Flagler County’s unemployment rate fell to 6 percent in September, from 6.4 percent the previous month, again setting a most-improved mark since the recession as the number of people with jobs in the county grew by more than 300. Employment in the county now stands at 40,445.
The unemployment rolls shrank by some 150 people in Flagler, bringing the total number of people out of work to 2,569. The labor force grew by about 150, but it remains lower than it was a year ago, suggesting that while the economy is much improved, the county is still attracting more retirees than it is working-age families.
The state’s unemployment rate for September stands at 5.2 percent, down 0.2 percentage points from August’s revised number. September’s preliminary figures are the lowest for Florida since Feb. 2008.
The latest monthly data, released by the Department of Economic Opportunity on Friday, show an estimated 497,000 unemployed Floridians in September. That’s a drop of about 12,000 from August, in a workforce of approximately 9.5 million.
Florida’s unemployment rate continues to hover just above the national mark, which has been stuck at 5.1 percent for two consecutive months. Gov. Rick Scott, who announced the latest job figures at DS Services in Lakeland Friday morning, boasted in a press release that 8,700 new private-sector jobs had been added in September, and highlighted that “our unemployment rate is at the lowest level in seven years.” DS Services — a distributor of bottled water, office coffee and water-filtration systems — is expected to add about 100 jobs by the end of this year, according to Scott’s office.
September’s unemployment drop comes as the August figure, first posted at 5.3 percent, was recalculated to 5.4 percent. The August adjustment was the third consecutive month that the preliminary monthly jobless rate had to be revised upward; and the fourth time this year that the unemployment rate climbed after the review of additional jobs data.
In non-seasonally adjusted tallies statewide, government jobs, which had been losing workers, added 7,200 new jobs between August and September, led by 9,800 new jobs in state positions (local governments shed 2,700 jobs). Auto dealerships added 1,200 jobs. Transportation and warehousing added 1,400 and home furnishing stores added 700 jobs. Clothing and accessory stores lost 2,900 jobs, and there were losses in general merchandise stores, information, real estate and professional and technical services.
According to Scott’s office, over the past year 41,100 new jobs were created in the Orlando area, followed by 28,000 in Tampa, 22,000 in Fort Lauderdale, 21,000 in Miami, 16,000 in Jacksonville, 11,000 in West Palm Beach, 4,200 in Naples and 3,600 in Pensacola.
In September, Monroe County had the state’s lowest unemployment rate (3.6 percent), followed by St. Johns (3.8 percent) and Franklin and Okaloosa (4.3 percent each). Hendry County had the highest unemployment rate (11.4 percent) followed by Hardee (8.6 percent) and Glades and Highlands counties (7.3 percent each). Hendry County was the only county with a double-digit unemployment rate for September and August.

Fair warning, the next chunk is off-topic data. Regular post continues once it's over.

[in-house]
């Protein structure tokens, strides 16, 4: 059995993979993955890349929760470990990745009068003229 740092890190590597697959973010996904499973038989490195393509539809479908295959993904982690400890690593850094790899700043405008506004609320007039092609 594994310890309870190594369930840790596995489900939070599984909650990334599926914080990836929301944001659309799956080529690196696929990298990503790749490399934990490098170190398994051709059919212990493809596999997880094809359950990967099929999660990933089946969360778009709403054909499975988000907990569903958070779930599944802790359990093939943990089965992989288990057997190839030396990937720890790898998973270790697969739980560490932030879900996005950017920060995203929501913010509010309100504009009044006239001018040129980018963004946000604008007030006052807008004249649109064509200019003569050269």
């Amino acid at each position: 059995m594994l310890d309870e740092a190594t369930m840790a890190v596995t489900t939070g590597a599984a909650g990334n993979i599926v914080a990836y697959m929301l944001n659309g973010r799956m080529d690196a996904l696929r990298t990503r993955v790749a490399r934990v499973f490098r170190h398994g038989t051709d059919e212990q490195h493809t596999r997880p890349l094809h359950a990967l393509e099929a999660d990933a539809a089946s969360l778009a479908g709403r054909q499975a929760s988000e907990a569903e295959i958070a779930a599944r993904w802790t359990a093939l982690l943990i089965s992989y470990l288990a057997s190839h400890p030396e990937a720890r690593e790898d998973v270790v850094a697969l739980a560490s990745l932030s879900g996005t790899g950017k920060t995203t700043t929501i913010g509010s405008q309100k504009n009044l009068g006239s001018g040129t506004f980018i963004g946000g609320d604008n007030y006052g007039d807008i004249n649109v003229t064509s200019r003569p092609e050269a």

–FlaglerLive and the News Service of Florida
Ron R. says
I blame Obama.
Hey conservative Obama bashers, how are you going to spin this? Is it going to be all low paying jobs, the numbers are made up by bureaucrats in Washington, there’s millions and millions who have dropped out of the work force and not counted … or all of the above? Anything but good news.
Ron R. says
I think you just about covered it.
All of the above!! Especially with Obama in Washington.
partime 8 to 9 dollars per hour jobs that is about all there is no industry
at all obama partime nightmare
Granny K says
When is McDonalds going to start paying $15.00/hr here in Palm Coast ? Grandma needs a new heart monitor !!
Oh No. . . I chipped my finger nail. . . and the dog ran away with the cat. . . all Obama’s fault!
She said sarcastically. . . and our fabulous “jobs” governor, Rick Scott, has brought soooooo many high paying jobs to our state. . . just like he said he would!!!! Those LPNs getting rich at $14 an hour!!!
When you have time, read this:
Question: Why don’t these employment reports specify the difference between full time and part time? The reason I ask is because part time, minimum wage jobs are NOT an economic recovery and I think we all know that. We are seeing it with our own eyes.
a citizen says
“The reason I ask is because part time, minimum wage jobs are NOT an economic recovery and I think we all know that. We are seeing it with our own eyes.”
Don’t you know that you can’t trust your own eyes?
We have an entire political party built on denying what is obvious to everyone and they seem to be doing fine, with a host of well-qualified candidates – Trump, Carson, Bush….
Suggest we all start thinking like Americans. Also suggest that “a citizen” begin talking with “employees” in Flagler County and elsewhere.